If you're wondering why your social media timeline looks like a Crossfit box, you can thank the newest online activism trend. The #22PushUpChallenge fills your feed with equal parts physical exertion and military empowerment.
On its surface, the #22PushupChallenge is easy: Do 22 pushups, post a video and tag it. If you can't do 22, do 10 or five, or just try really hard. Yes, it's a cousin to 2014's #ALSIceBucketChallenge, and the mission is equally as important.
The 22 represents the oft-repeated claim that, on average, 22 military veterans take their lives every day in the United States.
We'll discuss this statistic in a minute. First, the point.
There's a reason for the burn
The #22PushupChallenge was started by the veteran empowerment group Honor Courage Commitment. The group's 22KILL movement works to build a community of support for veterans and raise awareness for mental health challenges they face.
The #22PushupChallenge is one way to put a little sweat behind the always-nebulous motive of "awareness." The ultimate goal of the project is to reach 22 million pushups, and the group uses people's tags to keep a live tally.
Celebrities have brought it into the spotlight
Though the project has been around for a few months, there's no doubt that a recent round of celebrity contributions has turned the cause into a full-blown phenomenon. Actors Dwayne Johnson, John Krasinski, Chris Pratt and Kevin Bacon and an ever-expanding number of celebrities are posting up on Instagram, Facebook and Twitter with their mini-workouts.
As the trend grows, groups and organizations from all over the world are dusting off their palms to pitch in. All of this attention means there's a very real possibility the #22PushupChallenge is the next #ALSIceBucketChallenge.
The statistics need clarification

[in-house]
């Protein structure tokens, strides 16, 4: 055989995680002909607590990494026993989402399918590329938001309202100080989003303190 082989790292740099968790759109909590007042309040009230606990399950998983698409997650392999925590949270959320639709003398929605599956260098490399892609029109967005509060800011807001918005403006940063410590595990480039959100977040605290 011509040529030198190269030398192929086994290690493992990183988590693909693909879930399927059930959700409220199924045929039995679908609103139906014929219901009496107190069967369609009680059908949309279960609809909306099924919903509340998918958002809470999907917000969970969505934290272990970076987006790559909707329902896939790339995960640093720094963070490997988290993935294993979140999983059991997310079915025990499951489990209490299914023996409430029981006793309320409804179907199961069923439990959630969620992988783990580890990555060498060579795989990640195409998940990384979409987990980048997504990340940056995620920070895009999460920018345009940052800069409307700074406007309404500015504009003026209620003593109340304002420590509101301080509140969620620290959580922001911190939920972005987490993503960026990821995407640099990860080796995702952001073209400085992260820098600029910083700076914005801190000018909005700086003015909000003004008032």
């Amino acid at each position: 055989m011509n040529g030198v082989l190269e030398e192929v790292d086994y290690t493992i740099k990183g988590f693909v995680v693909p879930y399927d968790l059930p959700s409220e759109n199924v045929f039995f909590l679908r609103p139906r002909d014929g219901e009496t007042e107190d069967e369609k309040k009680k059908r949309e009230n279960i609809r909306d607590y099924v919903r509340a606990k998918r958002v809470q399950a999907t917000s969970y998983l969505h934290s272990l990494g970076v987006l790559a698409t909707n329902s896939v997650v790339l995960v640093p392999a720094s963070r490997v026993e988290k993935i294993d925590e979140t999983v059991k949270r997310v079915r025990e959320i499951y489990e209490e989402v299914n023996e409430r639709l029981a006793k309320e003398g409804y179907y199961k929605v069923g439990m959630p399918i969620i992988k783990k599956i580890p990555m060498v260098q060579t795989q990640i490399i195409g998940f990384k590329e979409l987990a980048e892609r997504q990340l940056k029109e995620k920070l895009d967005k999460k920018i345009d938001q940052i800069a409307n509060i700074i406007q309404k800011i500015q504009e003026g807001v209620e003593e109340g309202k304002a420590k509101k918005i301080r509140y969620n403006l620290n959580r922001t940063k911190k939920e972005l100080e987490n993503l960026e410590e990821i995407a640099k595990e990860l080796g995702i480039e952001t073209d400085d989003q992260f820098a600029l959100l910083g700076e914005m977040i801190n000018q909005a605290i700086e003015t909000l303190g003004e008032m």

Let's revisit this "22 veterans a day" claim. If it sounds incredibly, tragically high, it's because it is -- slightly.
The commonly cited figure was taken from the Department of Veteran Affairs' 2012 Suicide Data Report (PDF). From a survey of veteran deaths in 21 states, the report concluded that more than 22% of suicide cases recorded between 1999 and 2009 involved veterans.
"If this prevalence estimate is assumed to be constant across all U.S. states, an estimated 22 Veterans will have died from suicide each day in the calendar year 2010," the report says.
While this is a truly sobering statistic, it's important to note that the average age of these veterans at the time of death was between 54.5 and 59.6 years.
This is notable because of other known suicide risk factors: White males are most likely to commit suicide, and middle-aged men are the highest at-risk demographic. (People under 35 represent the lowest-risk groups.) So these statistics could represent several causations.
According to a more recent release from the VA Suicide Prevention Program (PDF), an average of 20 veterans died of suicide each day in 2014. This number did not distinguish between ages or the era of military service.
Another recent study from the Department of Veteran Affairs examined the suicide risks of recent veterans. This study found that, although veterans have a much higher risk of suicide than the general US population, the average number of recorded suicides for recent veterans from 2001 to 2009 stood at fewer than one per day.
Though the numbers definitely deserve some scrutiny, the message of the #22PushupChallenge is the same: Public support and appreciation can help veterans tackle the overwhelming challenges they sometimes face after they leave the uniform behind.
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